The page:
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BBC disinformation correspondent accused of embellishing her CV 

Marianna Spring (photo: BBC)

Oh dear. Could things get any worse for the fledgling BBC Verify, launched to combat the scourge of fake news? The fact-checking service has already faced criticism for failing to spot the BBC’s own blunders – such as the Corporation’s misfired reporting on Nigel Farage and Coutts. Now though it looks like the service’s star reporter could be in a bit of hot water. 

According to the New European, the BBC’s disinformation correspondent Marianna Spring was allegedly caught embellishing her CV when applying for a job in 2018. The paper alleges that five years ago Spring wanted to work as a Moscow stringer for the US-based outlet Coda Story and wrote on her CV:  

‘June 2018: Reported on International News during the World Cup, specifically the perception of Russia, with BBC correspondent Sarah Rainsford.’  

But, according to the NE, this reportedly fell apart when Coda Story checked with Rainsford and found out the pair had only met a couple of times in social situations.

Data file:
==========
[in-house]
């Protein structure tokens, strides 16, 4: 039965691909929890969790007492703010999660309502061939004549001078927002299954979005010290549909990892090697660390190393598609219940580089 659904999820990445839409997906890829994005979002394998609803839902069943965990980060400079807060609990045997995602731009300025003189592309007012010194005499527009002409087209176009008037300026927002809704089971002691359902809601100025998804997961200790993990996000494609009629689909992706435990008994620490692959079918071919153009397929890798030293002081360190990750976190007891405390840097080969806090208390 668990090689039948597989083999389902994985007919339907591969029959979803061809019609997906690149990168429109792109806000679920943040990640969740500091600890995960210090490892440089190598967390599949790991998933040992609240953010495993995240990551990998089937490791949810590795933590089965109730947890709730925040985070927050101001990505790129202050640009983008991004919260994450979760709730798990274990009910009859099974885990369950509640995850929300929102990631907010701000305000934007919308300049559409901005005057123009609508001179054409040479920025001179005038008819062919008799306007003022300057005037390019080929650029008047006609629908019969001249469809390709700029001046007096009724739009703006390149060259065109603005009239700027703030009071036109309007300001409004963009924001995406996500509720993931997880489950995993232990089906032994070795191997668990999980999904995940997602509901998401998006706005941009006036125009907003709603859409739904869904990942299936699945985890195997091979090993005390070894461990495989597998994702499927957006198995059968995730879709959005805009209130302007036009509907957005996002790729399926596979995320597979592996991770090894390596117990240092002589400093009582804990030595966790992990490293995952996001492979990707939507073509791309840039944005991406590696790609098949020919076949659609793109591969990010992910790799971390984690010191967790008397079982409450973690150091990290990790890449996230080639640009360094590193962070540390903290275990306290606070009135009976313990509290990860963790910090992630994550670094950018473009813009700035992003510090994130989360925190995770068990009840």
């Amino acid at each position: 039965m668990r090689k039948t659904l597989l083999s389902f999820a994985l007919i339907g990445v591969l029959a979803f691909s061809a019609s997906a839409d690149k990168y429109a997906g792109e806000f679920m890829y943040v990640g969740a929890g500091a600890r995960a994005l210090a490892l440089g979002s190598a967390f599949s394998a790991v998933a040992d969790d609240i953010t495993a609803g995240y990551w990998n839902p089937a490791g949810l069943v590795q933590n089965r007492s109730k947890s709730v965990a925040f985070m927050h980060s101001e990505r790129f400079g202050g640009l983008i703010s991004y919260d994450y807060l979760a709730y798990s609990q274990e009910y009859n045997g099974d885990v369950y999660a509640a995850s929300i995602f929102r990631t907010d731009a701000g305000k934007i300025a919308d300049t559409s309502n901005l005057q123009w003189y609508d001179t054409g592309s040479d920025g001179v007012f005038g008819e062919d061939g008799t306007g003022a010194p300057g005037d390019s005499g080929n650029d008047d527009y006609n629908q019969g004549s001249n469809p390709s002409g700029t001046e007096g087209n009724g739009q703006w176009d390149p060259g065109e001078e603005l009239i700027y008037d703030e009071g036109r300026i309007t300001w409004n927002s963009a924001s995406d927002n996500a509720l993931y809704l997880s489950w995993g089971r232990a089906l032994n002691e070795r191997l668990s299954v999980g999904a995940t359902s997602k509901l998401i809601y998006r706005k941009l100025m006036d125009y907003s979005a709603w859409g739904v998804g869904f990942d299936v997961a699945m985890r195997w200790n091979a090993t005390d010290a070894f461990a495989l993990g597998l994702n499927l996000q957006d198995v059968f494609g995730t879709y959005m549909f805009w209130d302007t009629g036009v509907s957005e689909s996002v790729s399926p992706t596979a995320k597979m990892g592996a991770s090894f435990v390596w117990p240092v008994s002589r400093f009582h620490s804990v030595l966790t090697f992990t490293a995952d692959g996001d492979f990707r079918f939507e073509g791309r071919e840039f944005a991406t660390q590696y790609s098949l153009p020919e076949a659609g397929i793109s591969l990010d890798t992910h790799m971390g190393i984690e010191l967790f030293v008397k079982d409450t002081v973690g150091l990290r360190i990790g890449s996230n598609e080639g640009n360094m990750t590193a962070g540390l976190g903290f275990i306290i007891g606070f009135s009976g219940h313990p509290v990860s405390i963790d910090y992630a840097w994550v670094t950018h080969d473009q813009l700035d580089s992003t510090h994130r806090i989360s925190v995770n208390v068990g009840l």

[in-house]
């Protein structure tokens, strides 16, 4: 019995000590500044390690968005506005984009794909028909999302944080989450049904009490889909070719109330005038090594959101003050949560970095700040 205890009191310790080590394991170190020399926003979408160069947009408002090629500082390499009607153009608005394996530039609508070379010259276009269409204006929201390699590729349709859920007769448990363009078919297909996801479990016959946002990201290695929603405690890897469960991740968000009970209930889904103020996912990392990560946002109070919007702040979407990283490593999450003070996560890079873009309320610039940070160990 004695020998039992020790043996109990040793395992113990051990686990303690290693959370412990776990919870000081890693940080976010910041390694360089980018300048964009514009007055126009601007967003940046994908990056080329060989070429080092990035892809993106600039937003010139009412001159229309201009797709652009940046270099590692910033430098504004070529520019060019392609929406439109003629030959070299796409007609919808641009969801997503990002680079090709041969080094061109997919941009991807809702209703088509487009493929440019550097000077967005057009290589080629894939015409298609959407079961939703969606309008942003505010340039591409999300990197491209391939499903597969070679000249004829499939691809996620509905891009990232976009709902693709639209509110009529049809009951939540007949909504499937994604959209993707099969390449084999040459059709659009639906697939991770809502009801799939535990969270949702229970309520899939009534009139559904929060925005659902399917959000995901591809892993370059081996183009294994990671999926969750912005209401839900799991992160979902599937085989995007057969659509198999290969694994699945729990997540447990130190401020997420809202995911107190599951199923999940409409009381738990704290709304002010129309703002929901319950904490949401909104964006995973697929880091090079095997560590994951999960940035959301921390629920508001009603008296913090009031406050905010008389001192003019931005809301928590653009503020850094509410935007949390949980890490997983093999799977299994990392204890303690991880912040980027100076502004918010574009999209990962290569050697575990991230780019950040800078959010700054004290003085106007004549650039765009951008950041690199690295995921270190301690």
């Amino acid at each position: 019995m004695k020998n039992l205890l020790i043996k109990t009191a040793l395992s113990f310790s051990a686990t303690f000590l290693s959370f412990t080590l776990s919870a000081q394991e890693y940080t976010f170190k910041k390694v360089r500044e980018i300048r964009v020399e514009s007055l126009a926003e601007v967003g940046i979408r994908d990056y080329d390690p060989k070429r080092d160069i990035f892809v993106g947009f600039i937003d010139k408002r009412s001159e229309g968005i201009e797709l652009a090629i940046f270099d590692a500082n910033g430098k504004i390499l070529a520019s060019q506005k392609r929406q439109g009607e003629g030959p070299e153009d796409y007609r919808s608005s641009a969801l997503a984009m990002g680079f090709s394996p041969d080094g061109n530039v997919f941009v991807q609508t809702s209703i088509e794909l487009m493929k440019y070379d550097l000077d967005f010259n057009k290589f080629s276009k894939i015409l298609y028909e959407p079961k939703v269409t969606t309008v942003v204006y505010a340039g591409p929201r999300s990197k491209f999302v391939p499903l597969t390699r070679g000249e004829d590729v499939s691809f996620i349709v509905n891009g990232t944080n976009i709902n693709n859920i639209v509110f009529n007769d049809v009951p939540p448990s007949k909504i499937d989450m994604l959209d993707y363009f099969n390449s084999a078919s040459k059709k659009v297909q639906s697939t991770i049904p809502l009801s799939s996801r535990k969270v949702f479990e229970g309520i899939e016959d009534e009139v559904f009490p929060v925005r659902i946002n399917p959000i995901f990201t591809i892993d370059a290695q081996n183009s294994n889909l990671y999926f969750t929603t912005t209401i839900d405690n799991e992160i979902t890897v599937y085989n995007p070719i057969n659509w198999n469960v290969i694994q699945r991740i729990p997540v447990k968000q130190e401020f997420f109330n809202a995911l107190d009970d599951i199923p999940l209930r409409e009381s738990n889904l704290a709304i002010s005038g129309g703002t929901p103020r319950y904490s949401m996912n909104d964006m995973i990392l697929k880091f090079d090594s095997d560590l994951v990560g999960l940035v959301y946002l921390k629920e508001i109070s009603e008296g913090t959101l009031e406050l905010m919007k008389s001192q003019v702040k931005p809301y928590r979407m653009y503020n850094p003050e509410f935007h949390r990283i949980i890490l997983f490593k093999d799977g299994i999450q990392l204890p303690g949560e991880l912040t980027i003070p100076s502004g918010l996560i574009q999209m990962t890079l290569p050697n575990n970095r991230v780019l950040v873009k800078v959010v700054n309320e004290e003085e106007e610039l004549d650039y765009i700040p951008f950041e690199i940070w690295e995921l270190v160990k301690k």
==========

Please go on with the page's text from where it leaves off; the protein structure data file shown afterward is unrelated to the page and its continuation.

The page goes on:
The New European says it has seen Spring’s emails insisting that she was a ‘brilliant reporter’ but apologising for the blunder:  

‘I’ve only bumped into Sarah whilst she’s working and chatted to her at various points, but nothing more. Everything else on my CV is entirely true…

There’s absolute no excuse at all, and I’m really sorry again… The only explanation at all is my desperation to report out in Moscow, and thinking that it wouldn’t be a big deal, which was totally naive and stupid of me. I’m really sorry again for this awful misjudgment on my part.’

This apparently did not land well with Coda Story’s editor in chief who reportedly replied:  

‘Telling me you are a brilliant reporter who exercises integrity and honesty when you have literally demonstrated the opposite was a terrible idea.

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Steerpike is The Spectator's gossip columnist, serving up the latest tittle tattle from Westminster and beyond. Email tips to or message @MrSteerpike

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